Vitamin C is essential for collagen synthesis and, therefore, the maintenance of youthful skin.
Vitamin C, also called ascorbic acid, is a water-soluble vitamin, an essential nutrient and an excellent antioxidant in the body.
Water-soluble vitamins (vitamins B and C) are not sufficiently stored in the body and, therefore, regular integration is required.
As an antioxidant, vitamin C is important in protecting the body against damage caused by free radicals. It acts as a detoxifier and may reduce the side effects of certain drugs and it may also reduce the toxicity of the heavy metals lead, mercury and arsenic.
Vitamin C is vital in the production and maintenance of collagen, an important structural component of skin, ligaments, cartilage, vertebral discs, joint linings, capillary walls, teeth and bone. Collagen gives support and shape to the body, helps wounds heal and maintains healthy blood vessels.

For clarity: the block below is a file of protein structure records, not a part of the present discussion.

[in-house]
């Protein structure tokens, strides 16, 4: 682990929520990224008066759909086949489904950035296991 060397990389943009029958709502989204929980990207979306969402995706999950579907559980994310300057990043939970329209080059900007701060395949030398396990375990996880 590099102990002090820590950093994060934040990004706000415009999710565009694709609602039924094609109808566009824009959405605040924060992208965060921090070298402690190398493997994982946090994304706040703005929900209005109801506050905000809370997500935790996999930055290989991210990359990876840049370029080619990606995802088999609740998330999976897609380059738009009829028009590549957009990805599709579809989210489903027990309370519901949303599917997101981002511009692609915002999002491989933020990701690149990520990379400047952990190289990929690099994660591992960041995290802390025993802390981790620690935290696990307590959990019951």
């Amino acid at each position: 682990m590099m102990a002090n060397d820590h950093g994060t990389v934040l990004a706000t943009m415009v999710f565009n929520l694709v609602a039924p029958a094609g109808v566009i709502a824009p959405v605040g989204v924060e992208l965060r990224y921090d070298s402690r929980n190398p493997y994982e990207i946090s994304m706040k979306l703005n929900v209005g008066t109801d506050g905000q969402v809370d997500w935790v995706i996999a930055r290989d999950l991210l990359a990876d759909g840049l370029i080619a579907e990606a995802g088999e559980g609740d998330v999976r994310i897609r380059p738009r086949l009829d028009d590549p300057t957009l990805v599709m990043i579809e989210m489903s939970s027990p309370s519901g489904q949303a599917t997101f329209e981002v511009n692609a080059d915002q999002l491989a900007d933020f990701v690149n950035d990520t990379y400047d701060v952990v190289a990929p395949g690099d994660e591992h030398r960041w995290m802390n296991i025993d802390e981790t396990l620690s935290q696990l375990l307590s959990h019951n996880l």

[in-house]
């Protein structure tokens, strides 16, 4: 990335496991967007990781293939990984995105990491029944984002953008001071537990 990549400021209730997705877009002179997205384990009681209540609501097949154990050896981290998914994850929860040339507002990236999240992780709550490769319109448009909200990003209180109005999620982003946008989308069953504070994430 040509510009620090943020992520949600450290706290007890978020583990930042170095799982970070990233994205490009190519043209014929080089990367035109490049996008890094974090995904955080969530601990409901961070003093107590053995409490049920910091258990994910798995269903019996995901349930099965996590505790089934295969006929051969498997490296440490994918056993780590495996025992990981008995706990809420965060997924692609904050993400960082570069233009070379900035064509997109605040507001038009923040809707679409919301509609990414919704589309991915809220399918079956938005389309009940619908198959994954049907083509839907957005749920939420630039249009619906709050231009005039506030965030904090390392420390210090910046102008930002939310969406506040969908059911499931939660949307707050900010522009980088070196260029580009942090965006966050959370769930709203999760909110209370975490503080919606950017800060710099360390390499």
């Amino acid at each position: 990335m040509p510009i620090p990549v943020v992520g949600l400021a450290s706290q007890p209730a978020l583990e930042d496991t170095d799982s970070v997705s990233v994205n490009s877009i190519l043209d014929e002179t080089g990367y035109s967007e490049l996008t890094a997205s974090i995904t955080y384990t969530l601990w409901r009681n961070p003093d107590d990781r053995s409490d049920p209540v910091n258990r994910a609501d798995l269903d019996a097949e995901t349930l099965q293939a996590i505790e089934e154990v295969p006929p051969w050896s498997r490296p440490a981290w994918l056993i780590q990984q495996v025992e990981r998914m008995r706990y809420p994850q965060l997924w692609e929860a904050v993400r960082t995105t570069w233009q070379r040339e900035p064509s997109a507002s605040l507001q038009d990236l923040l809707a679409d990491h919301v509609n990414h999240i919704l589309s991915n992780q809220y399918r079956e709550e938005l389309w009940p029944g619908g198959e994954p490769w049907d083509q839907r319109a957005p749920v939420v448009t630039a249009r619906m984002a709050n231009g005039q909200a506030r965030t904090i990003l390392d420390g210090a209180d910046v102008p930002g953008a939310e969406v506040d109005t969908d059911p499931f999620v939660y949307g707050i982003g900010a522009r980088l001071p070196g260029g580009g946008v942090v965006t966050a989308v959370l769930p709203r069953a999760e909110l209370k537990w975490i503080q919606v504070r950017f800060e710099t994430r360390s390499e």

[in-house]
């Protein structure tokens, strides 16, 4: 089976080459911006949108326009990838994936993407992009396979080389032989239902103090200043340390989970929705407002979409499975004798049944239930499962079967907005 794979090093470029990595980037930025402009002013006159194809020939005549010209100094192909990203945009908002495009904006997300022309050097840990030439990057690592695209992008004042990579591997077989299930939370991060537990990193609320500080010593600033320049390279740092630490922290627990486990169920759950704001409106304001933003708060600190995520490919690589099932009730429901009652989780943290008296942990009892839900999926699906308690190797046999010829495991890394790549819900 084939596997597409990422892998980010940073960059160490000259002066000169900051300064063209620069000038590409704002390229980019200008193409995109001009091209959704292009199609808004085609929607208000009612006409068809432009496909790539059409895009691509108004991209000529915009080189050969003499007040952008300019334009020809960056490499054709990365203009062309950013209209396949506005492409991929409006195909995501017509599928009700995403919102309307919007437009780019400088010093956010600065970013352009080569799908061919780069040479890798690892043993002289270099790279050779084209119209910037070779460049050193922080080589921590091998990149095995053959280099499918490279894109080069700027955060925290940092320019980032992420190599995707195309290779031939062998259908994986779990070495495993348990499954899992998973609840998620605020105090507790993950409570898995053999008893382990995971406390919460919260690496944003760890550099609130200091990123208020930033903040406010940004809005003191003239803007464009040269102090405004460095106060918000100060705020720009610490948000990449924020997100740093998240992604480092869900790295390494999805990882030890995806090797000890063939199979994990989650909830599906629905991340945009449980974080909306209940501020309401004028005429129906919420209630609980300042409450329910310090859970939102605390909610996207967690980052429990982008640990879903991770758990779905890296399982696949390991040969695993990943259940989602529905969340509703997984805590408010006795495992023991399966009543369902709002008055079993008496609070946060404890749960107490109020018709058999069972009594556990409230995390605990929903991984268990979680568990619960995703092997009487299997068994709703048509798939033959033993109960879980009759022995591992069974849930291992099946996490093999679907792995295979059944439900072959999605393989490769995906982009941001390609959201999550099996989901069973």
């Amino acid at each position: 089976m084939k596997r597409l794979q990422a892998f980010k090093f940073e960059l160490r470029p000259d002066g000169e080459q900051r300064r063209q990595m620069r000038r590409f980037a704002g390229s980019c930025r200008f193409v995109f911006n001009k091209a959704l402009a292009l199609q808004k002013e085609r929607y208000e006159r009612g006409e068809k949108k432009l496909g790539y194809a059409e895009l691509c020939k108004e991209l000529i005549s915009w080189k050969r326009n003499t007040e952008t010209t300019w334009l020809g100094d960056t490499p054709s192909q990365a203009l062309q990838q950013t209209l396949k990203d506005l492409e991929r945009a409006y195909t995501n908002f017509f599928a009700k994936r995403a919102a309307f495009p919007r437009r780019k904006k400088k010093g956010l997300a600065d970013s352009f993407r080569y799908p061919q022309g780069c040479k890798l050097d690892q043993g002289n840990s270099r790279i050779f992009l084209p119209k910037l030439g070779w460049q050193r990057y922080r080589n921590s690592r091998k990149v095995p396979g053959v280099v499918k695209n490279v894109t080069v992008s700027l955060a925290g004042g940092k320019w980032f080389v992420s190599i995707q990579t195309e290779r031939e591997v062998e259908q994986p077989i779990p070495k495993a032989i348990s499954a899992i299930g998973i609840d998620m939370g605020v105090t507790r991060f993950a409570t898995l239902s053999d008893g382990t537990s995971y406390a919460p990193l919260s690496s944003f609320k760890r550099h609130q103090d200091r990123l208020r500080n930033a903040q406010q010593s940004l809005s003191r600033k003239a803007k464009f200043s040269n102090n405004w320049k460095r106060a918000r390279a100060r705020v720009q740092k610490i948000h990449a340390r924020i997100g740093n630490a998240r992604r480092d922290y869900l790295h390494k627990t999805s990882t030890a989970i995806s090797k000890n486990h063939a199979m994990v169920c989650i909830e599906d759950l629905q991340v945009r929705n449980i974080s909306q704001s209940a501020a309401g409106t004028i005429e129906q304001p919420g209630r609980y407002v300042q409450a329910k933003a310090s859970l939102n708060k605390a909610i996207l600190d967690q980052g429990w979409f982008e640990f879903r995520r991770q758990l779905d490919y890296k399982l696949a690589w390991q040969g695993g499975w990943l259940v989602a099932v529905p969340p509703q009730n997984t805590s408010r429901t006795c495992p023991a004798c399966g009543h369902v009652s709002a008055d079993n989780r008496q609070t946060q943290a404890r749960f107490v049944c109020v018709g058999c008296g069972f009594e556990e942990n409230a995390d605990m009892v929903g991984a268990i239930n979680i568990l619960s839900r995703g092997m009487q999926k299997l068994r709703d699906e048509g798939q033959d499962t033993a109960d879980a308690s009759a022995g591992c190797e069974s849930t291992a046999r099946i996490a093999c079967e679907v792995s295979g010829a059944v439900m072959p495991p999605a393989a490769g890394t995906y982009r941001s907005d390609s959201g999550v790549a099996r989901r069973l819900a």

Vitamin C aids in the metabolism of tyrosine, folic acid and tryptophan. Tryptophan is converted in the presence of ascorbic acid to serotonin, an important brain chemical. Vitamin C helps folic acid convert to its active form and tyrosine needs vitamin C to form the neurotransmitter substances dopamine and epinephrine. Vitamin C also aids in thyroid hormone production, thus supporting healthy energy-yielding metabolism and reducing tiredness and fatigue. Vitamin C also stimulates adrenal function and increases the body's ability to cope with stress.
Vitamin C has been shown to stimulate the immune system by boosting the activity of white blood cells and increasing interferon production, thus helping prevent and treat a wide range of viral, bacterial and fungal infections.
Vitamin C was first isolated from lemons in 1932. However, the scourge of scurvy, vitamin C deficiency, has been recognised for thousands of years. It was described by Aristotle in 450 B.C. as a syndrome characterised by lack of energy, gum inflammation, tooth decay and bleeding problems. In the 1700s, high percentages of sailors died from scurvy until it was discovered that the juice of lemons could cure and prevent this deadly disease. British navy ships started carrying limes from the West Indies to maintain the sailors' health, who became known as "limeys".Buy Lumity